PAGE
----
Morning Brief: Elliott Reaches Settlement With Akamai

The hedge fund firm notched a gain in its campaign to boost shares of the cloud computing company.


Elliott Management and Akamai Technologies announced a compromise agreement. Under the deal, the cloud computing giant agreed to add two independent directors, including Tom Killalea, former chief information security officer at, and a second director to be named at a later date. In addition, the board will form a financial operating committee that will try to identify ways to boost margins. As part of the deal, Akamai will retain a nationally-recognized consulting firm. Akamai’s board also increased its share repurchase authorization by about $417 million, to a total of $750 million. The company said it plans to use all of this amount by year-end.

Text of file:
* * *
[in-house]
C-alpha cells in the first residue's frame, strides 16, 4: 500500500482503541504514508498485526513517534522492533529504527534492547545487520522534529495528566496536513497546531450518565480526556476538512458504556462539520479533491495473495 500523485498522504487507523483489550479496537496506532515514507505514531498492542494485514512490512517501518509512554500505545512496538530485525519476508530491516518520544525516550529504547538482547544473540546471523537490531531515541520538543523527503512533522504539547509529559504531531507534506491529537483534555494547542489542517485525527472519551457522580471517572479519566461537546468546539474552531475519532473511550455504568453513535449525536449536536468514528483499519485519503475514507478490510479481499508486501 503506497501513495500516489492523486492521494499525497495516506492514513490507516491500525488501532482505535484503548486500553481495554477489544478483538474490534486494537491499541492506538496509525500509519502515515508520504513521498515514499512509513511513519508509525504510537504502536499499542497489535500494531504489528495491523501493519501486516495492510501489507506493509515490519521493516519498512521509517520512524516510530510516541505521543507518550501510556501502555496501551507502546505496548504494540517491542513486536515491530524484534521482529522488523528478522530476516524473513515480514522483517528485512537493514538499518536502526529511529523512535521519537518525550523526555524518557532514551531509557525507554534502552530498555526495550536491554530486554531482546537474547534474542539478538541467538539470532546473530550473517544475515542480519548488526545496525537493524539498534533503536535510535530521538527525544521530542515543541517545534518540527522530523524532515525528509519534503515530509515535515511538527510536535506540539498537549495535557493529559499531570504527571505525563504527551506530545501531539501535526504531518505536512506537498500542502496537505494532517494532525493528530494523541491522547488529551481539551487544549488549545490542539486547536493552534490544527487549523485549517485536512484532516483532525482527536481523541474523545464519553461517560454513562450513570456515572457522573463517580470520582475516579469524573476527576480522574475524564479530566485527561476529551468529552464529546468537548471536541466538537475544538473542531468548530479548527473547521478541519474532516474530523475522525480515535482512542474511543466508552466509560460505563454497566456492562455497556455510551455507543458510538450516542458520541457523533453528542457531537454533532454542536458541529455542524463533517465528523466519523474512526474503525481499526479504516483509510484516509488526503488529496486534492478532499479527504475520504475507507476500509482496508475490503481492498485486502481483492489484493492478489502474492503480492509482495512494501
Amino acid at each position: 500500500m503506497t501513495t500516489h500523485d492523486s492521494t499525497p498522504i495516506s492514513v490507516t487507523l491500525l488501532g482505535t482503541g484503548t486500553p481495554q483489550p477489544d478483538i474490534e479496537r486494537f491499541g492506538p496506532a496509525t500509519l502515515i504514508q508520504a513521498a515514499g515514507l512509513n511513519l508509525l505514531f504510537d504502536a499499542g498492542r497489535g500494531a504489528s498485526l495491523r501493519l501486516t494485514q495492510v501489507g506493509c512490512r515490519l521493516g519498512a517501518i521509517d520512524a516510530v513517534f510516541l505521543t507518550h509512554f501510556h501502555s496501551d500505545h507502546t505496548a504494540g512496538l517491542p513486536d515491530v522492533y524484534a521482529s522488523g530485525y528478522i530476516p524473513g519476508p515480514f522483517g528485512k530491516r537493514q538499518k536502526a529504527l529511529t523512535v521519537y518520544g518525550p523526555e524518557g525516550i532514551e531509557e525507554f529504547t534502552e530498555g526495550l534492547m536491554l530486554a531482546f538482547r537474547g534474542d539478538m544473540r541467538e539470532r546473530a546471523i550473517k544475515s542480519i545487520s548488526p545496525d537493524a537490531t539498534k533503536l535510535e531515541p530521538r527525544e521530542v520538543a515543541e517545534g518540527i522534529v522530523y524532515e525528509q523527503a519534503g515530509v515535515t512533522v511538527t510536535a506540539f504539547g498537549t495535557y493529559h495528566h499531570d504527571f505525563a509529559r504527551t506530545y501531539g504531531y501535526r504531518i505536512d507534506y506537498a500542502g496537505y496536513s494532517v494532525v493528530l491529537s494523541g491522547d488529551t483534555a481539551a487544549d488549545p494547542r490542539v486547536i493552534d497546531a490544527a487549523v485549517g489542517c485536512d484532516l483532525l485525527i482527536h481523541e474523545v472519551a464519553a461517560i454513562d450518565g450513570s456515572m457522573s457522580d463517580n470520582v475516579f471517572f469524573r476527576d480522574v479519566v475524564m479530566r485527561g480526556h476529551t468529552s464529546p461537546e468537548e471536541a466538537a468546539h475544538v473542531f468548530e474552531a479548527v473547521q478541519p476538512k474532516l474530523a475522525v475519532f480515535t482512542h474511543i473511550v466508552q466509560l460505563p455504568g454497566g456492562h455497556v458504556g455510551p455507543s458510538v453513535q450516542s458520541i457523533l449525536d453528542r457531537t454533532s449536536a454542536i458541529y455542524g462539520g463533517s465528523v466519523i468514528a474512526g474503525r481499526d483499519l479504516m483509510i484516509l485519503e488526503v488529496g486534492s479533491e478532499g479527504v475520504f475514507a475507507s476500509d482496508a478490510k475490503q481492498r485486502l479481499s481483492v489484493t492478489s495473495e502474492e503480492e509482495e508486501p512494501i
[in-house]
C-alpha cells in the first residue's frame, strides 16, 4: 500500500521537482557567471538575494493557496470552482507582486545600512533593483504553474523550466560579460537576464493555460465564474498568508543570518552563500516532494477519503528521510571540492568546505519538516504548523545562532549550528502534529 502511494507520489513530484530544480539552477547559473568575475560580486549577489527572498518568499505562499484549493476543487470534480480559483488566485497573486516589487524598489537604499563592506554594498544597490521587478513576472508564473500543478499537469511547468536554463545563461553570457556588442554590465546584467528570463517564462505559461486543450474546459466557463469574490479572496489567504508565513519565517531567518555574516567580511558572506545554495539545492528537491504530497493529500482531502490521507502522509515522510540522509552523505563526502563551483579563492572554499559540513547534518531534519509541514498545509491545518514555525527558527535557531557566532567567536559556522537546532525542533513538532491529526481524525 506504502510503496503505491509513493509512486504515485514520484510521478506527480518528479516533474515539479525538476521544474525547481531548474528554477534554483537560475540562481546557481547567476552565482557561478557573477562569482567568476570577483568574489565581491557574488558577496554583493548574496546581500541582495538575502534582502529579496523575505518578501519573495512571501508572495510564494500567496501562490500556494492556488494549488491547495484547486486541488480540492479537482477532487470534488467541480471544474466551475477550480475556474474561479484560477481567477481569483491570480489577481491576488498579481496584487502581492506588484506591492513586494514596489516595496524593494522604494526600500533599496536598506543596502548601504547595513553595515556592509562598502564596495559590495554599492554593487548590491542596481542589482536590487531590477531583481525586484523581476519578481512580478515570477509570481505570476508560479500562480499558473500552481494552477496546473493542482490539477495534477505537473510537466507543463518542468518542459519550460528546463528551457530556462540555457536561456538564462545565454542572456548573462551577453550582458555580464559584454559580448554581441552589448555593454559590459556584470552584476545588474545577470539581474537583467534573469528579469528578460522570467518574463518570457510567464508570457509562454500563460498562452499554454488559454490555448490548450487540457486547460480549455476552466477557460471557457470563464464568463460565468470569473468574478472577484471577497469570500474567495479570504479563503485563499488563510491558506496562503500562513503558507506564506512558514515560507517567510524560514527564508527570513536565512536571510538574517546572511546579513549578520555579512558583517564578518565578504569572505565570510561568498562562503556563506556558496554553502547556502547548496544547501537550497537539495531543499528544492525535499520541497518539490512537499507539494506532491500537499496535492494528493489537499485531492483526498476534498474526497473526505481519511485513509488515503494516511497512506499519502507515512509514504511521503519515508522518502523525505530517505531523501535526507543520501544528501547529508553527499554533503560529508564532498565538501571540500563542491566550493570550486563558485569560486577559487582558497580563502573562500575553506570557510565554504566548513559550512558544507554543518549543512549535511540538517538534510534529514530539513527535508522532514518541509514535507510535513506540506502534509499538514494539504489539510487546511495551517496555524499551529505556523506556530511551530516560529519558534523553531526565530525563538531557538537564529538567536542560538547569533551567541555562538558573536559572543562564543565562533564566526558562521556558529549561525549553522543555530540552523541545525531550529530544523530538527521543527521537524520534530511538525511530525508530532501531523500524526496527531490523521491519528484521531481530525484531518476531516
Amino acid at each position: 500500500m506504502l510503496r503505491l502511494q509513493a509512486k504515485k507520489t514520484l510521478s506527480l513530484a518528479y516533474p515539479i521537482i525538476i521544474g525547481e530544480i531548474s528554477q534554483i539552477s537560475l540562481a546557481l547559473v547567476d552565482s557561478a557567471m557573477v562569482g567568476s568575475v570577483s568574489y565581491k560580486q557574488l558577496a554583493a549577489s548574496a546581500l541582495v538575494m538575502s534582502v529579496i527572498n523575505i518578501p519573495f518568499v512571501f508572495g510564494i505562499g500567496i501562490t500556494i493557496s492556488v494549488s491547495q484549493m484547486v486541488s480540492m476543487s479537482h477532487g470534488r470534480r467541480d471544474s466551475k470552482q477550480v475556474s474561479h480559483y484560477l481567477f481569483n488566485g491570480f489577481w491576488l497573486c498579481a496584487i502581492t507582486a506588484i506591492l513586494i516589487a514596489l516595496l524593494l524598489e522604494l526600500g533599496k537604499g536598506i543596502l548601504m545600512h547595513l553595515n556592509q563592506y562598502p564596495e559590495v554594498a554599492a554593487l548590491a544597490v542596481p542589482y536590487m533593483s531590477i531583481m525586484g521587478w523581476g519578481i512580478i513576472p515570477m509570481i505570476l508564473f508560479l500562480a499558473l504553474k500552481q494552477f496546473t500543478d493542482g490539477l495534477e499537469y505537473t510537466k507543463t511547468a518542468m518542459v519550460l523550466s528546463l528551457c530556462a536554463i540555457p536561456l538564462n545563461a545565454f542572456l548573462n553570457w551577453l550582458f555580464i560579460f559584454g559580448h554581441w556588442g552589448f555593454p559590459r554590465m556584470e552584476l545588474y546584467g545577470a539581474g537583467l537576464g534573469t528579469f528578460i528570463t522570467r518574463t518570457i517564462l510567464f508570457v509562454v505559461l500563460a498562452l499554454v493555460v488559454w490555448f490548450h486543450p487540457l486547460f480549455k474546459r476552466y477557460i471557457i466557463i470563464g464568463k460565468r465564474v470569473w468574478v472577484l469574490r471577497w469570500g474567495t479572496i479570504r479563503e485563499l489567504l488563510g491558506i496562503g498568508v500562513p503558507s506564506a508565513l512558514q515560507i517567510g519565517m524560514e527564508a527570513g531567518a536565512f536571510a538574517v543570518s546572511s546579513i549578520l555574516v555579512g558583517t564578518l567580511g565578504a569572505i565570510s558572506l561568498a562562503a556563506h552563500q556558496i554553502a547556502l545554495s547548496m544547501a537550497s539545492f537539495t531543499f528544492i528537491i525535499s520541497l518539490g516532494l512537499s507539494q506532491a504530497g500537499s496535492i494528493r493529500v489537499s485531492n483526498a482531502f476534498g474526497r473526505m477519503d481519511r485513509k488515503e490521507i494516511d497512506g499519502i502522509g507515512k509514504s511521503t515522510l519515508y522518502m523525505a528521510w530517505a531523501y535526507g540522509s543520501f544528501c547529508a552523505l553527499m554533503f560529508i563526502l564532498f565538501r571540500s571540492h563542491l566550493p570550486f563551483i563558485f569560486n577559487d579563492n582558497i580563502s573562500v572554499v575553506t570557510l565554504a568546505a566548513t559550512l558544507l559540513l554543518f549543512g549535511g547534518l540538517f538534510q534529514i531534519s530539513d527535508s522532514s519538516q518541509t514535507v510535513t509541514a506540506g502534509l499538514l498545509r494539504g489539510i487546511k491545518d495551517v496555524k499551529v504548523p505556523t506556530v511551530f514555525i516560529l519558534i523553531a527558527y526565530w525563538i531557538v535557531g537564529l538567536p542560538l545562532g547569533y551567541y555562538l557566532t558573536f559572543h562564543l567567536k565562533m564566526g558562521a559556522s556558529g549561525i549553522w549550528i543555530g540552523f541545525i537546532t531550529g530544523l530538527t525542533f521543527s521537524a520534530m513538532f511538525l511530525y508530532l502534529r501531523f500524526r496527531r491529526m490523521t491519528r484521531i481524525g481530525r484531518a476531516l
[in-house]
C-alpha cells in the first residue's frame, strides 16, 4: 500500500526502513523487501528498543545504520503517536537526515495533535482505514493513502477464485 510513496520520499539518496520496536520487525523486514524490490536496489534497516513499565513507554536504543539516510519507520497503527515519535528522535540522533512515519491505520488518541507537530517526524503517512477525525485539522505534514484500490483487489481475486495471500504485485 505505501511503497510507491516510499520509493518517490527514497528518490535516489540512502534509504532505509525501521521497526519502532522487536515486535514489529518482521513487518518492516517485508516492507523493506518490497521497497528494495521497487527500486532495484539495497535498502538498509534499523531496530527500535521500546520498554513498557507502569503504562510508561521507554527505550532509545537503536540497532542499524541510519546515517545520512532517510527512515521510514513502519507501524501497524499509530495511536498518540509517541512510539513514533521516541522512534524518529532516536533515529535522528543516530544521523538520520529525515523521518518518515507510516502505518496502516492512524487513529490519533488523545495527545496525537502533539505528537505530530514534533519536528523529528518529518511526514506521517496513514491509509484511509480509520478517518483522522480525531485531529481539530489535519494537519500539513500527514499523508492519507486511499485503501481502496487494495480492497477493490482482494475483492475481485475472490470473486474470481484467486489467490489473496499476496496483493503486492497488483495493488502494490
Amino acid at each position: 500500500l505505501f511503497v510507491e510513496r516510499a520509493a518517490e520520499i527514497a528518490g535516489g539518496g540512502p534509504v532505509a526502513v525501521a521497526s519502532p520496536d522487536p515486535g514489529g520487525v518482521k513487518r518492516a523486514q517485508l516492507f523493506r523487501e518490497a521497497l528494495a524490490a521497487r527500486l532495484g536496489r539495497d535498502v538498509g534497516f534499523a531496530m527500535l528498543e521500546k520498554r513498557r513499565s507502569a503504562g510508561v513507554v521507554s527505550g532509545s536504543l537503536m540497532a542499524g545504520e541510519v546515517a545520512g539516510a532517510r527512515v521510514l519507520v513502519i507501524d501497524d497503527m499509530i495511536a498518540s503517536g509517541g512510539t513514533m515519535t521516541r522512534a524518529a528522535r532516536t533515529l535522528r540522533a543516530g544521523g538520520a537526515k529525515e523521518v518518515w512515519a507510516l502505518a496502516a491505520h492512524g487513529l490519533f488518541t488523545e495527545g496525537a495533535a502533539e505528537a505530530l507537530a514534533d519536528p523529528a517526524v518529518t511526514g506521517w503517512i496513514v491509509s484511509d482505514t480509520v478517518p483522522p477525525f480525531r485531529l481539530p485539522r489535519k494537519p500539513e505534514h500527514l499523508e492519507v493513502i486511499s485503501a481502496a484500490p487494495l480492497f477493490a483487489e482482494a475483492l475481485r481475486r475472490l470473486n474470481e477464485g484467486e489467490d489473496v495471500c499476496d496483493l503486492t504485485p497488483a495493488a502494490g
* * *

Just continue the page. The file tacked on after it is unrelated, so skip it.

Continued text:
“The company also intends to continue to return to shareholders a substantial percentage of free cash flow in future years,” it states in a regulatory filing. “Akamai is an outstanding company with significant potential for future growth,” stated Jesse Cohn, partner at Elliott, in a joint press release.


Steel Partners bought more than 700,000 shares of Babcock & Wilcox for between $5.59 and $6.08 per share, boosting its stake in the power generation company to 14.8 percent, according to a regulatory filing.



Boaz Weinstein’s Saba Capital Leveraged Master Fund said on Friday that it plans to nominate eight people to the board of trustees of the closed-end mutual fund Delaware Enhanced Global Dividend & Income Fund. On Thursday, Saba Capital Management called on the fund to tender for all of its shares at or close to its net asset value (NAV), liquidate the fund or convert to an open-end mutual fund.


The HFRI Emerging Markets (Total) Index fell 1.4 percent in February, cutting the index’s gain for the year to 2.6 percent, according to HFR. Altogether, there is $230 billion invested in EM hedge funds, the data tracker said. Drilling down, the HFRI EM: Russia/Eastern Europe Index is up 5.5 percent for the year, driven by a 6.2 percent gain in January. On the other hand, the HFRI EM: China Index fell 2.7 percent in February, cutting its gain for the year to 3.2 percent.